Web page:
Water fluxes in catchments are controlled by physical processes and material properties that are complex, heterogeneous, and poorly characterized by direct measurement. As a result, parsimonious theories of catchment hydrology remain elusive. Here I describe how one class of catchments (those in which discharge is determined by the volume of water in storage) can be characterized as simple first-order nonlinear dynamical systems, and I show that the form of their governing equations can be inferred directly from measurements of streamflow fluctuations. I illustrate this approach using data from the headwaters of the Severn and Wye rivers at Plynlimon in mid-Wales. This approach leads to quantitative estimates of catchment dynamic storage, recession time scales, and sensitivity to antecedent moisture, suggesting that it is useful for catchment characterization. It also yields a first-order nonlinear differential equation that can be used to directly simulate the streamflow hydrograph from precipitation and evapotranspiration time series. This single-equation rainfall-runoff model predicts streamflow at Plynlimon as accurately as other models that are much more highly parameterized. It can also be analytically inverted; thus, it can be used to “do hydrology backward,” that is, to infer time series of whole-catchment precipitation directly from fluctuations in streamflow. At Plynlimon, precipitation rates inferred from streamflow fluctuations agree with rain gauge measurements as closely as two rain gauges in each catchment agree with each other. These inferred precipitation rates are not calibrated to precipitation measurements in any way, making them a strong test of the underlying theory. The same approach can be used to estimate whole-catchment evapotranspiration rates during rainless periods. At Plynlimon, evapotranspiration rates inferred from streamflow fluctuations exhibit seasonal and diurnal cycles that agree semiquantitatively with Penman-Monteith estimates. Thus, streamflow hydrographs may be useful for reconstructing precipitation and evapotranspiration records where direct measurements are unavailable, unreliable, or unrepresentative at the scale of the landscape.
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 The spatial heterogeneity and process complexity of subsurface flow imply that any feasible hydrological model will necessarily involve substantial simplifications and generalizations. The essential question for hydrologists is which simplifications and generalizations are the right ones. Physically based rainfall-runoff models (see Beven  for an overview) attempt to link catchment behavior with measurable properties of the landscape, but many properties controlling subsurface flow are only measurable at scales that are many orders of magnitude smaller than the catchment itself. Thus, although it seems obvious that catchment models should be “physically based,” it seems less obvious how those models should be based on physics. Many hydrologic models are based on an implicit premise that the microphysics in the subsurface will “scale up” such that the behavior at larger scales will be described by the same governing equations (e.g., Darcy's law, Richards' equation), with “effective” parameters that somehow subsume the heterogeneity of the subsurface [Beven, 1989]. It is currently unclear whether this upscaling premise is correct, or whether the effective large-scale governing equations for these heterogeneous systems are different in form, not just different in the parameters, from the equations that describe the small-scale physics [Kirchner, 2006].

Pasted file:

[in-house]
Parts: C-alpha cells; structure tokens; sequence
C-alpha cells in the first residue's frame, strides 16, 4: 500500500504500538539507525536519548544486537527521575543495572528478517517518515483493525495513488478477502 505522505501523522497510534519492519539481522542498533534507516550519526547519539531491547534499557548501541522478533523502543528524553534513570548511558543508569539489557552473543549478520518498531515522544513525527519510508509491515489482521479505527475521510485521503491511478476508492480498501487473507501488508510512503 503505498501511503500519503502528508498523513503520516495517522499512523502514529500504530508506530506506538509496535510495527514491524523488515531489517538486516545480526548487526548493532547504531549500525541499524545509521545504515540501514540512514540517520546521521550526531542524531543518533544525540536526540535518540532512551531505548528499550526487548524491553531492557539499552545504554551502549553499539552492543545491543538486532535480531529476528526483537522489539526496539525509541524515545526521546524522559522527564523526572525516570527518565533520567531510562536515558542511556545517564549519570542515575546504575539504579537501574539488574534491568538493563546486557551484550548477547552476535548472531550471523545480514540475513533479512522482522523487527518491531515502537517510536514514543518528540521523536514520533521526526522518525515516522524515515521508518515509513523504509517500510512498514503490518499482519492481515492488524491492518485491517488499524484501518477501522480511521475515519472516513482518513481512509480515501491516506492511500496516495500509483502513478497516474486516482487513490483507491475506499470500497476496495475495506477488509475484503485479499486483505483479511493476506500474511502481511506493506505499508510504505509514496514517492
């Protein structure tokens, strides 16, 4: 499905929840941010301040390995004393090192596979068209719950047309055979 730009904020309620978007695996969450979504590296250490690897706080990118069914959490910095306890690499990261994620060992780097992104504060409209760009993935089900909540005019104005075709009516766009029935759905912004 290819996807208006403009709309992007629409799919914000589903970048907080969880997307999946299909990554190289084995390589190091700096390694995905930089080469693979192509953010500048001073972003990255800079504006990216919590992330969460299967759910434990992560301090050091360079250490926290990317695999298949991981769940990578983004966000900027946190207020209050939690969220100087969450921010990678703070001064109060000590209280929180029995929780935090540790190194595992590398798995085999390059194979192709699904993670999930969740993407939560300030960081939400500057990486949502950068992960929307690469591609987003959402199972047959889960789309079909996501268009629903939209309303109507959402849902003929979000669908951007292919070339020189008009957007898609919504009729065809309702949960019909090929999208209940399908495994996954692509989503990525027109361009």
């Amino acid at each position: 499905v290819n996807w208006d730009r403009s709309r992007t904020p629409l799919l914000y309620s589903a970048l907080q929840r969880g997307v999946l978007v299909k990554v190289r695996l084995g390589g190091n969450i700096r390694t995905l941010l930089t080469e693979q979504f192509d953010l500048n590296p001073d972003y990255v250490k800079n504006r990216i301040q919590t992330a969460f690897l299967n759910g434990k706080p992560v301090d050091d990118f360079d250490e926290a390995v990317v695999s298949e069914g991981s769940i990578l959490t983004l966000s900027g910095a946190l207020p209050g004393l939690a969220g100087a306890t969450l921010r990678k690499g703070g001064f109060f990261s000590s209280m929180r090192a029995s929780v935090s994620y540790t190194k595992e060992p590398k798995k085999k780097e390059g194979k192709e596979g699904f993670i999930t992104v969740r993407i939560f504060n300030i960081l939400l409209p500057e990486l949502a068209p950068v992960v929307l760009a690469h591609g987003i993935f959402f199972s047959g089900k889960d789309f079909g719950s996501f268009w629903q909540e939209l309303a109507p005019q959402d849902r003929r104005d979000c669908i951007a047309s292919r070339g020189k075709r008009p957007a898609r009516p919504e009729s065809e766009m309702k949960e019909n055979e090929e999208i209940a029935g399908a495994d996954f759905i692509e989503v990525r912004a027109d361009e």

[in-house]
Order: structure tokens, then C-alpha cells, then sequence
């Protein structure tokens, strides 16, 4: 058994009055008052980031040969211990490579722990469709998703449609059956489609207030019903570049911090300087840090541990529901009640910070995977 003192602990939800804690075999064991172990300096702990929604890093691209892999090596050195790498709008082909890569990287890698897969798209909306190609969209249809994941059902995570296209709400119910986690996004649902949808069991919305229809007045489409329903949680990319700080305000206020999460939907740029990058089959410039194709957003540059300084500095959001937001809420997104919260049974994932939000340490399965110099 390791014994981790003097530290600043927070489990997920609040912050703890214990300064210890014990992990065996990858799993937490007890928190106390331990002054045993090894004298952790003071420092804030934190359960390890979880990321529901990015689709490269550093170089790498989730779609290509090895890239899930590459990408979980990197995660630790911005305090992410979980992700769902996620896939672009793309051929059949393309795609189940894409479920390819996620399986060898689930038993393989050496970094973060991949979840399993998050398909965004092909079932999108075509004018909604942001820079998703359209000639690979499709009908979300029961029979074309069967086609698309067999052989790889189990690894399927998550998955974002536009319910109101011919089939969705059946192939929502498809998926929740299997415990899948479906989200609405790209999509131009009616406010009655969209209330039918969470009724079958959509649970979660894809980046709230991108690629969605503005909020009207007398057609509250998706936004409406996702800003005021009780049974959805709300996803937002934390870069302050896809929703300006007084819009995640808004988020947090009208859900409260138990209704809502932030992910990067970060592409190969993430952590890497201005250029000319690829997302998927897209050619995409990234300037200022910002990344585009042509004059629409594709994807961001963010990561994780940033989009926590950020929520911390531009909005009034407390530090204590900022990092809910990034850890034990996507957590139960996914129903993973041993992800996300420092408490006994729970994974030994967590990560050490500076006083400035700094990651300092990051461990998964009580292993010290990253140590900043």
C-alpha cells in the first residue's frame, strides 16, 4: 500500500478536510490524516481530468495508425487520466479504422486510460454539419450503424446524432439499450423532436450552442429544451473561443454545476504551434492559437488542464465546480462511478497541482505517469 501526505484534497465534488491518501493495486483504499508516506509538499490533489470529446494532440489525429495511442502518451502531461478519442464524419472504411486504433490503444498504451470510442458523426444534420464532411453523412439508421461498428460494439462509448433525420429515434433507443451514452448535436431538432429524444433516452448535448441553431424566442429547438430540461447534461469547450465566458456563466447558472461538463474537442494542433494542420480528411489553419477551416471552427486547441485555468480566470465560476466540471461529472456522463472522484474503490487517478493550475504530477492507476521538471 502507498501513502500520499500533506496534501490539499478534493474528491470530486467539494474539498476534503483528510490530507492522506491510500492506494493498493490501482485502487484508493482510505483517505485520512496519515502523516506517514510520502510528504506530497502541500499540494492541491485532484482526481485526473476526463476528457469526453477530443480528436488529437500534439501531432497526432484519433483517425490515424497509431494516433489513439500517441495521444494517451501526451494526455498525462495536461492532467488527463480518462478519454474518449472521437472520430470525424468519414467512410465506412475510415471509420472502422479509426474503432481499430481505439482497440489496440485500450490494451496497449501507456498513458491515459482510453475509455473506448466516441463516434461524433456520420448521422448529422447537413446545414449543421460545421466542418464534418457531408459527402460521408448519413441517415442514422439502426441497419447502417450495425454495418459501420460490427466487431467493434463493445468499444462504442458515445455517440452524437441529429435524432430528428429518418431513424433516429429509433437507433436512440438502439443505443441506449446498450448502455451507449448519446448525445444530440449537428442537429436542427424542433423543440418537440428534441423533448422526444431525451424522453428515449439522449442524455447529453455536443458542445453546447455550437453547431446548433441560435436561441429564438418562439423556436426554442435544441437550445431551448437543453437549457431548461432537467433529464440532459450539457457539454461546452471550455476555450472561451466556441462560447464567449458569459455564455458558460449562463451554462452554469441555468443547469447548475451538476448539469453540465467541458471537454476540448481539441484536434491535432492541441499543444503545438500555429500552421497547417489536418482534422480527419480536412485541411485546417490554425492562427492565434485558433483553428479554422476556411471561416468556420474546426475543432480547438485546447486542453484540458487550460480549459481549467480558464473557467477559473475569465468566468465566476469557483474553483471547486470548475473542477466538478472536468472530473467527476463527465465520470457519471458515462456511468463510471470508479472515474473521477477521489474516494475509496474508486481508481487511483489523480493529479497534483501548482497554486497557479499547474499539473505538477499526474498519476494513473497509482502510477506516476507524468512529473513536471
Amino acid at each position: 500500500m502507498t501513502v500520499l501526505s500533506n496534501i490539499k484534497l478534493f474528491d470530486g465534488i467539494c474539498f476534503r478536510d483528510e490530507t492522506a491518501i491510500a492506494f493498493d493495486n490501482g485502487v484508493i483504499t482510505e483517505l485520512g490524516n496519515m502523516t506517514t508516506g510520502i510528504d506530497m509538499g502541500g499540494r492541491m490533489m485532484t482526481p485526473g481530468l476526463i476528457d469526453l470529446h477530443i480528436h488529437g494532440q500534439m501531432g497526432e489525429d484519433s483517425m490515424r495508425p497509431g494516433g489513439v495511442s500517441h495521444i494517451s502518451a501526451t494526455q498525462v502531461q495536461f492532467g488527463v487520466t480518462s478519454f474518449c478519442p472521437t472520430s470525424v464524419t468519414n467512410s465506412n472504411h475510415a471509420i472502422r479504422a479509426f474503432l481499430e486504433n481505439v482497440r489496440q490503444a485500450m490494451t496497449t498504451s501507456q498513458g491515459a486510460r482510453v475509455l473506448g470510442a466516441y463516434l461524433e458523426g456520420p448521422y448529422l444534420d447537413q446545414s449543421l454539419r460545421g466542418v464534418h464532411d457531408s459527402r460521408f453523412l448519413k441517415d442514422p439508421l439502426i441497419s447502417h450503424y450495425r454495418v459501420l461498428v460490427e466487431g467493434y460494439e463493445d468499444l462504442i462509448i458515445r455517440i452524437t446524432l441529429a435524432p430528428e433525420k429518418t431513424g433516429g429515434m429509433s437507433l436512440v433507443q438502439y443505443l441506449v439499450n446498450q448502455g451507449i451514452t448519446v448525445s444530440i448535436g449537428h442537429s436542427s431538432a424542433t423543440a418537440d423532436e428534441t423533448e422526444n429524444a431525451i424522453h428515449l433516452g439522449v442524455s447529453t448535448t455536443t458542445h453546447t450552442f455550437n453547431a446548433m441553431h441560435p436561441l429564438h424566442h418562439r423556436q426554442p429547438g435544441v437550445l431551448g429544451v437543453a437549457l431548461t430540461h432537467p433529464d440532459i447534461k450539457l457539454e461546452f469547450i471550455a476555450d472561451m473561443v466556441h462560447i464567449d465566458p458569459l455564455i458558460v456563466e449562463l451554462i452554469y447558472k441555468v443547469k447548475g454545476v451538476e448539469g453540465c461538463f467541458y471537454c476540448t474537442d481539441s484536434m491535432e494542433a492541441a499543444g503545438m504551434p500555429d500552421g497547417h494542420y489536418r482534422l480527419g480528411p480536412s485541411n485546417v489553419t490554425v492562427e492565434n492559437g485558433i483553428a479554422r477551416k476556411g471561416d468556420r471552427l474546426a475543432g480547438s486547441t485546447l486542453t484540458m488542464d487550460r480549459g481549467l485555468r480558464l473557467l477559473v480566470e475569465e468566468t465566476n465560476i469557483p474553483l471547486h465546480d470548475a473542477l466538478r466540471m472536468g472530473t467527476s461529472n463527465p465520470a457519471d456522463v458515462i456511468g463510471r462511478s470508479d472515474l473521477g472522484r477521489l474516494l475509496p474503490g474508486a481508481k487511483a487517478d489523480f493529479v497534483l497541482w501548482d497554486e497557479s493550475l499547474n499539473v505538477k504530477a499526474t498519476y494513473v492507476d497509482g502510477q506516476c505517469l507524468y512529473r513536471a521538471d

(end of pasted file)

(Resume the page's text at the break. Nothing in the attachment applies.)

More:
This observation raises the question of how we can identify the right constitutive equations to describe the macroscopic behavior of these complex heterogeneous systems. For decades, hydrologists have used characteristic curves to describe the macroscopic behavior of blocks of soil, recognizing that these empirical functions integrate across the complex and heterogeneous processes that govern water movement at the pore scale. Likewise, one can pose the question of whether there are “characteristic curves” at the scale of small catchments, that can usefully integrate over the complexity and heterogeneity of the landscape at all scales below, say, a few square kilometers. And if such “characteristic curves” are meaningful and useful at the scale of small catchments, can they also be measured at that scale?
 Here I show that, if the catchment can be represented by a single storage element in which discharge is a function of storage alone, the form of this storage-discharge function can be estimated from analysis of streamflow fluctuations. In contrast to conventional methods of recession analysis (see reviews by Hall , Tallaksen , and Smakhtin , and references therein), this approach does not specify the functional form of the storage-discharge relationship a priori, instead determining it directly from data. (For further comparisons between previous work and the present approach, see section 15.1 below.) Using this approach, one can construct a first-order nonlinear differential equation linking precipitation, evapotranspiration, and discharge, with no need to account explicitly for changes in storage; these are instead inferred from the resulting changes in discharge. This single equation allows one to predict streamflow hydrographs from precipitation and evapotranspiration time series. It can also be inverted, allowing one to use streamflow fluctuations to infer precipitation and evapotranspiration rates at whole-catchment scale.
2. Field Site and Data